David Carradine’s Legacy of Shame

by Guest Contributor (and regular commenter) Atlasien

David Carradine was found dead yesterday in a hotel room in Bangkok. The circumstances of his death are outrageously sensationalistic. I won’t go into any detail other than to remark that these circumstances have helped ensure a steady barrage of media coverage. Just now, tuning into NPR in my car, I heard part of a David Carradine interview, replayed to commemorate the occasion of his death.

He was a famous and much-loved actor. Tributes to Carradine are pouring in. In discussion threads devoted to Carradine, you’ll find many nostalgic accounts of childhood evenings spent watching his TV show, Kung Fu.

Some Asian-Americans, such as myself, may find these tributes quite upsetting.

I remind myself that David Carradine was an actor. He was doing a job for money. It’s difficult to draw a work/life dividing line when it comes to celebrity actors, but the line does exist. And I cannot presume to judge the moral worth of David Carradine’s life. He was a human being whose life is just as worthy of respect, just as precious, as the life of any other human being.

But I can judge his career. Fuck David Carradine’s godawful racist career!

For many Asian-Americans, tributes to Carradine’s careeer feel like a cold and bitter insult. Bruce Lee was originally considered for the lead in Kung Fu, but the producers decided America was not ready for an Asian man as a heroic lead. David Carradine was chosen instead. His character, Kwai Chang Caine, was supposed to be half-Chinese and half-white. All the rest of the characters reacted to him as if he were Asian, when he was quite obviously 100% white. This confused the hell out of me when I first saw the show. Once I realized he was supposed to be Asian, it made me angry.

Why did I watch it in the first place? Well, Kung Fu was a pretty good show. It was plotted and shot and edited skillfully. It touched on important philosophical and cultural themes. It was ground-breaking, unique, and had some of the only respectful depictions of Asian culture available on American television in the 1970s. What were the alternatives? The servile, scraping, Hop Sing on Bonanza? Minor characters on M.A.S.H.? A scattered assortment of cackling Fu Manchu-type villains? It would be hard for Asian-Americans not to want to watch Kung Fu. But every time we watched it, we were reminded that it was possible for white people to take the best of what they wanted from Asian culture. Asian culture was mysterious and cool, but real Asian people were unwanted and superfluous. They could easily be replaced by the right kind of white man. And nobody remarked about it, nobody complained… at least it seemed that way.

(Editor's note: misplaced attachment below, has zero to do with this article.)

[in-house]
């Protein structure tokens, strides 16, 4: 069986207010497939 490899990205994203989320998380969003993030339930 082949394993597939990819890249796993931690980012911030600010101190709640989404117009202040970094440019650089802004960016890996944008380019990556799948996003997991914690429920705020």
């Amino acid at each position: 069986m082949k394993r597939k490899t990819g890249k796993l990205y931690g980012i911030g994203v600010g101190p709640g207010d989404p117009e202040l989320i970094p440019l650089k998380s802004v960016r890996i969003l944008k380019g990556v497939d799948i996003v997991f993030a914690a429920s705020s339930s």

I was very young when I saw reruns of Kung Fu, but I caught on quickly, and began to dread the sight of David Carradine’s face. I still have some fond memories of sequences that didn’t involve Carradine, such as the training sequences set in China. Then I stopped watching the reruns because the experience became too painful. Sitting there and watching was like… offering your body up to be erased. It’s hard to explain.

Anyway, it was an ignominious start to a career, and it went downhill from there. Carradine milked Kung Fu for as long as possible, and when the milk ran dry, he just squeezed harder, until blood dripped out of the metaphorical udders. He even did a series of Kung Fu workout videos. Quentin Tarantino capitalized on Kung Fu nostalgia by casting Carradine in that pretentious faux-ironic Asiaphile crapfest, Kill Bill. And a few years ago, Carradine did a series of Kung Fu-inspired Yellowbook.com commercials. Get it? Yellow Book? Wink wink, nudge nudge, vomit. In 2009, the heavily yellowfaced Carradine had a role in Crank 2 as a lecherous Chinese gangster named “Poon Dong”. Wink wink… and so on.

I don’t blame David Carradine for all the anti-Asian racism in America. But he had an important and highly visible role in a vicious feedback loop. Audiences identified with his performance of a calm, detached, self-important masculinity seemingly grounded in an exotic Asian tradition. He satisfied certain urges of the audience in that regard, and as he performed, he innovated, and created new and more refined stereotypes with extra layers of self-awareness and sophistication. His performances also worked to naturalize the desire of white people to appropriate the aspects of Asian culture they happened to find most appealing.

In a better world, Bruce Lee would have gotten the lead role in Kung Fu. It would have been a truly great show, not a merely good one. David Carradine would have gone on to other projects, and perhaps he would have become a great and versatile actor, meeting new challenges and truly acting instead of being frozen in the same stale role for decades. He was a man of many diverse talents and could have found fulfillment and success in other realms as well. If I continue much longer in this morbid vein I’ll write a full-fledged alternate history obituary, so I’ll stop… although I would have liked to say more good things about David Carradine’s impact on the world. But in all honesty, the way his choices affected my life turned out to be very negative, and I wish it didn’t have to end like that.